right_speed = 200;
    }
    if (Sensor1CharMsg[0] == 'b') {
      left_speed = -200;
      right_speed = -200;
    }
    if (Sensor1CharMsg[0] == 'n') {
      left_speed = 0;
      right_speed = 0;
    }
    if (Sensor1CharMsg[1] == 'l') {
      left_speed = left_speed + 100;
      right_speed = right_speed - 100;
    }
    if (Sensor1CharMsg[1] == 'r') {
      left_speed = left_speed - 100;
      right_speed = right_speed + 100;
    }
    if (Sensor1CharMsg[1] == 'n') {
      left_speed = left_speed;
      right_speed = right_speed;
    }

    //Activate motors
    ZumoMotors::setSpeeds(left_speed, right_speed);

    //Flash to indicate message received.
    digitalWrite(13, 1);
    delay(200);
    digitalWrite(13, 0);
    delay(200);

  }
}

Now it is a matter of uploading the code to the Arduinos and pack things inside the cardboard box…

IMAG3170

…and you are ready to have some fun with the ZUMO shield.

Compared with the XBee the range is not great, but these modules are by far cheaper than the XBee, and they can be improved by adding antennas.

Python + Arduino + XBee + Zumo robot

One year ago, I received many things from Coolcomponents.

transbluecoolcomplogo4

among these things, was a Zumo Robot for Arduino.

Today I’m going to show you how to control the Zumo remotely from the computer using an Arduino UNO board and two Xbee. Basically, it’s the continuation of my previous tutorial:

XBee 002: radio-chat between PC and Arduino

this time the Arduino will be driving the Zumo instead of lightning LEDs.

Materials:

  • Breadboard
  • 2 XBee with USB adaptor
  • Arduino UNO
  • Zumo Robot
  • Few wires for connections

IMAG5211

As you can see, I already have done 2 modifications. One of them is that I soldered the wires to the Zumo in order to have connection with my all my Arduino pins. The other modification is that my breadboard is glued on the back of the Arduino.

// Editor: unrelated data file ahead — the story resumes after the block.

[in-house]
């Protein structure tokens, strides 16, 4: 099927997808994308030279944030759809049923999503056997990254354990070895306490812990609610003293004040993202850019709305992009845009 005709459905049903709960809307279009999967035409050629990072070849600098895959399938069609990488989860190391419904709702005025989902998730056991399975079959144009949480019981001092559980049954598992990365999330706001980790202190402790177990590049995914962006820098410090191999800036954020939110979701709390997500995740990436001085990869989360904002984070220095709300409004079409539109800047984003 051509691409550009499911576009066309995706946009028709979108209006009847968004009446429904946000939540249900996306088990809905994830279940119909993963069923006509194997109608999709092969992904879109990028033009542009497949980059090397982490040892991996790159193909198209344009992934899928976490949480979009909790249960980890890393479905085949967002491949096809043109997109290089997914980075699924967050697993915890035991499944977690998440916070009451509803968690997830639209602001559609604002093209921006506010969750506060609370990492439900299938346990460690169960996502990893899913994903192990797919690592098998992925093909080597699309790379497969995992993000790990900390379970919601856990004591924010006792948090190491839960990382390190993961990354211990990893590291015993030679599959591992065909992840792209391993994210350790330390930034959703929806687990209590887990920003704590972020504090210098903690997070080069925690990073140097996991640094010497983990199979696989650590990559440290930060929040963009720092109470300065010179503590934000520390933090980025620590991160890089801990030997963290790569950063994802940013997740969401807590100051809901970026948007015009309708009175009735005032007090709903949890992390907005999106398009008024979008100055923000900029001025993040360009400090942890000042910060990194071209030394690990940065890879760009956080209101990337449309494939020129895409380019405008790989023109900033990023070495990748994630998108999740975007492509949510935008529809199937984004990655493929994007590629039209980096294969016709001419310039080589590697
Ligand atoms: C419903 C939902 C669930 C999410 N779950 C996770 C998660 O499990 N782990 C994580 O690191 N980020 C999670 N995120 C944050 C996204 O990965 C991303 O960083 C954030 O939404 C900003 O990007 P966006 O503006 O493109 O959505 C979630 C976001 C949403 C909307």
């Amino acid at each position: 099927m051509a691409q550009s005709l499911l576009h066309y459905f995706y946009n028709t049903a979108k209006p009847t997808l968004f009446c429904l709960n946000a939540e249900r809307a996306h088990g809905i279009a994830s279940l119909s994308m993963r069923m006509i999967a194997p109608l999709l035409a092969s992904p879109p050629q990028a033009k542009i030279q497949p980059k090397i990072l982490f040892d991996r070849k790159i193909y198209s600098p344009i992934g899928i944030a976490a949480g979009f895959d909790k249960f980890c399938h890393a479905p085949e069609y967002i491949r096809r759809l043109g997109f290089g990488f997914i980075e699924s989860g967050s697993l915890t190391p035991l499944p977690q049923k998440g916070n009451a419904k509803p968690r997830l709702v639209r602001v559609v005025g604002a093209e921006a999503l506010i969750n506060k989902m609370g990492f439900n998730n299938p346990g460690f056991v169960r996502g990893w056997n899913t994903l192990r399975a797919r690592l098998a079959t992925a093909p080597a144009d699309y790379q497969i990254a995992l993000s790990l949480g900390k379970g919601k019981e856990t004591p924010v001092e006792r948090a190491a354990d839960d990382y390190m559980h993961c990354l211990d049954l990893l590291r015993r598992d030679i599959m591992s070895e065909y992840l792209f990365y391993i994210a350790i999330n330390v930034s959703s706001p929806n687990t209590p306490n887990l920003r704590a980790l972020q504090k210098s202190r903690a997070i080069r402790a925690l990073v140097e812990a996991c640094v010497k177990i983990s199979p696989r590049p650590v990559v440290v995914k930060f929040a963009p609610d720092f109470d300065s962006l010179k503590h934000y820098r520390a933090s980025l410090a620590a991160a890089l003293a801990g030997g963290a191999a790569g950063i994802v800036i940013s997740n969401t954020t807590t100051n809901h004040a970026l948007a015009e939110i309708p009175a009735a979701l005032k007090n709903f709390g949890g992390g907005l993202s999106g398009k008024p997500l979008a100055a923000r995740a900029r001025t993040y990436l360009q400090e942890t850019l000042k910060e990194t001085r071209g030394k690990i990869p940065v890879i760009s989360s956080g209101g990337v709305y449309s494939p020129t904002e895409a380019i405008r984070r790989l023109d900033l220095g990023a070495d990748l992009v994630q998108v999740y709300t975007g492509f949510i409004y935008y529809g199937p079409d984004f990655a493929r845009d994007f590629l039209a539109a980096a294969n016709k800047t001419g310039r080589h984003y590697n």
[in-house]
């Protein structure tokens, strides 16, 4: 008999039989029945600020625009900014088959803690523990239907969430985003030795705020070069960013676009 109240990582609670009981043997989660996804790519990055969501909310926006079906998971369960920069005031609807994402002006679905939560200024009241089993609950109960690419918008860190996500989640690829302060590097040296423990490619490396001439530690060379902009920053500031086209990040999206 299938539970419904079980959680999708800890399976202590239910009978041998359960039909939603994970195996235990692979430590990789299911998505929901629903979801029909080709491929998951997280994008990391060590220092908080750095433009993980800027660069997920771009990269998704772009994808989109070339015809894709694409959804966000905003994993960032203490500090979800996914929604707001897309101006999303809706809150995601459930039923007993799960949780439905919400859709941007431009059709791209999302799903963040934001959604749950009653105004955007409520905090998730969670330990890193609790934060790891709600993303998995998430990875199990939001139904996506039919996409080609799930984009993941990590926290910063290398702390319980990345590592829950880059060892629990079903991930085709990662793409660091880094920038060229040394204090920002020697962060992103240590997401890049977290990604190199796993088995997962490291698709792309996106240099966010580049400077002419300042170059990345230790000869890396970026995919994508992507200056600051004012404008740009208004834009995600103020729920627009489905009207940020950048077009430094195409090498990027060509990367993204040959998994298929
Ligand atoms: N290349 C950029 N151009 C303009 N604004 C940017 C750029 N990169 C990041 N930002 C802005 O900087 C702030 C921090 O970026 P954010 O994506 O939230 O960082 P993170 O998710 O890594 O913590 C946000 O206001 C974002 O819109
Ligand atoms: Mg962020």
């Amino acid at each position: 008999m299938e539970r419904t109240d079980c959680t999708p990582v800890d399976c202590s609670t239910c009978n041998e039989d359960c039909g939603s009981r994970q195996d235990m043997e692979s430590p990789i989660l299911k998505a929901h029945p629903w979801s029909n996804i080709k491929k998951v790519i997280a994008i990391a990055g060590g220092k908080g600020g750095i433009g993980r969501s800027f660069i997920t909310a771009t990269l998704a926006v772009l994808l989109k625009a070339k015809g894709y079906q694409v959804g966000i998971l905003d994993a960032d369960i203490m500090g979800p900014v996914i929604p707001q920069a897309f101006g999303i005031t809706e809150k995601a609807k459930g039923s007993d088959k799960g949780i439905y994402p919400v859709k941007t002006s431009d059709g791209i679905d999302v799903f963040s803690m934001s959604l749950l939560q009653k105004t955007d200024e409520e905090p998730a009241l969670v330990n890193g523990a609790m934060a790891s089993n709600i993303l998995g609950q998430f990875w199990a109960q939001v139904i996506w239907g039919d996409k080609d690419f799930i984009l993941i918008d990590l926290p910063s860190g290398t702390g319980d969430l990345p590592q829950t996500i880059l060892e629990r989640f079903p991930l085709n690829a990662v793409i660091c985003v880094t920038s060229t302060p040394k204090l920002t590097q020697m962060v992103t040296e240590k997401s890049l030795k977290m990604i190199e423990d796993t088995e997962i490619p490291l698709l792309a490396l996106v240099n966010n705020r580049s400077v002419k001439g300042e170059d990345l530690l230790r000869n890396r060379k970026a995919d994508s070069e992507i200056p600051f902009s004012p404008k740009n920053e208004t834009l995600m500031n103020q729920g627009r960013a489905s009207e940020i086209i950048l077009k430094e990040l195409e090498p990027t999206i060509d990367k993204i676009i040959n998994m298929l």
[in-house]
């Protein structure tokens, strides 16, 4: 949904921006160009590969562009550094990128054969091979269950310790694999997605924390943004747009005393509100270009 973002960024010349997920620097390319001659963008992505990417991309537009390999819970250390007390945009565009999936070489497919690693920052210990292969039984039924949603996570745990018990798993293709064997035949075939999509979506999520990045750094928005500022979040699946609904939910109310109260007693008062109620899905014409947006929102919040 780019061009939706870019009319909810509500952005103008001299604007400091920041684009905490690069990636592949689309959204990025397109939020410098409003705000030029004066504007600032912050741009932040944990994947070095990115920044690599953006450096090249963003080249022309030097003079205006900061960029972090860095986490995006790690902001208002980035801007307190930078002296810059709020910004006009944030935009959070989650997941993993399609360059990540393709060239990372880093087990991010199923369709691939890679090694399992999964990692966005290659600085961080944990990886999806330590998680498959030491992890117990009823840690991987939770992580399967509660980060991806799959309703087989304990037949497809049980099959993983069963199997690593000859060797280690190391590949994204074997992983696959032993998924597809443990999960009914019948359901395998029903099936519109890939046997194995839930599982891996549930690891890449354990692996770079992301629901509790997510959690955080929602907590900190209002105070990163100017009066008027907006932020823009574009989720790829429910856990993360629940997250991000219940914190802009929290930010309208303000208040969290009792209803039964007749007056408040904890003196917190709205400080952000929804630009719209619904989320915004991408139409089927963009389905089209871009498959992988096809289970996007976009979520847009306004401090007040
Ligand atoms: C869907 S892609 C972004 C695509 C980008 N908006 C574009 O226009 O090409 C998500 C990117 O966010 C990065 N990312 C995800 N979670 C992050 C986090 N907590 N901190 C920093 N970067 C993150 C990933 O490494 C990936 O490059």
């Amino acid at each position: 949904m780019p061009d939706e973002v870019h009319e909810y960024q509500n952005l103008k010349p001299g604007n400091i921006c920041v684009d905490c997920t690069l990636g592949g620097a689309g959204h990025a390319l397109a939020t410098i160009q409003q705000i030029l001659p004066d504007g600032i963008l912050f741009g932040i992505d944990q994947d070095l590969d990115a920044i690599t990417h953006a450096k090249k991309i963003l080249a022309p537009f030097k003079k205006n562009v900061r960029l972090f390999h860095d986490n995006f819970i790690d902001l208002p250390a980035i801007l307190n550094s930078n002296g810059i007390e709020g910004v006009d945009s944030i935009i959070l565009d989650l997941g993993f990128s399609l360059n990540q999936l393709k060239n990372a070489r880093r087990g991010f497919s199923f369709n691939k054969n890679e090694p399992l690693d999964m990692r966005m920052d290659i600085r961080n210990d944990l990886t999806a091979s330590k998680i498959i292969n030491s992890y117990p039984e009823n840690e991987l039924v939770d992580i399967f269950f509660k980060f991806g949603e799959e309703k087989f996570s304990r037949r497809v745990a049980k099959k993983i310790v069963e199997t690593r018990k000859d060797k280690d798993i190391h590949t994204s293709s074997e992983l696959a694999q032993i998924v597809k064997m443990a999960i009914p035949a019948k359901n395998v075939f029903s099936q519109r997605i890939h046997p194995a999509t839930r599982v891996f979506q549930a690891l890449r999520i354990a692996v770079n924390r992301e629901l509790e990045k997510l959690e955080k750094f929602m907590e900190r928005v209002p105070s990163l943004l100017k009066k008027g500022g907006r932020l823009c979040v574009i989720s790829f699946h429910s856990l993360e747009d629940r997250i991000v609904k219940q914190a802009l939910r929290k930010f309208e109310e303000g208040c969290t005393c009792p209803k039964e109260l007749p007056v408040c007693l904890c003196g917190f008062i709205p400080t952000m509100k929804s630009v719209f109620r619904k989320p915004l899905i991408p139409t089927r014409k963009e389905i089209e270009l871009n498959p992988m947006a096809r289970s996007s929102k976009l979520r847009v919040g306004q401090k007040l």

Step 1. Install Zumo libraries on Arduino IDE. You are going to need these libraries in order to send commands to the Zumo shield. Go to Zumo-shield on GitHub and on the rigth hand side, download as a zip. Once you have that file, decompress it, and move each library folder (Pushbutton, QTRSensors, ZumoBuzzer, ZumoExamples, ZumoMotors, and ZumoReflectanceSensorArray) into the “libraries” subdirectory inside your Arduino sketchbook directory. You can view your sketchbook location by selecting File→Preferences in the Arduino environment; if there is not already a “libraries” folder in that location, you should create it yourself. After installing the library, restart the Arduino environment so it can find the Zumo Shield libraries and their examples. You will know that it is properly installed because it will show in the IDE Examples like this:

serial control for zumo shield

 

Step 2. Write code to drive Zumo from serial. Basically, we are going to modify the “ZumoMotor Example” to run the motors for a short period of time when a string is send through the serial port.

#include <SoftwareSerial.h>
#define Rx    4
#define Tx    5
SoftwareSerial Xbee (Rx, Tx);
#include <ZumoMotors.h>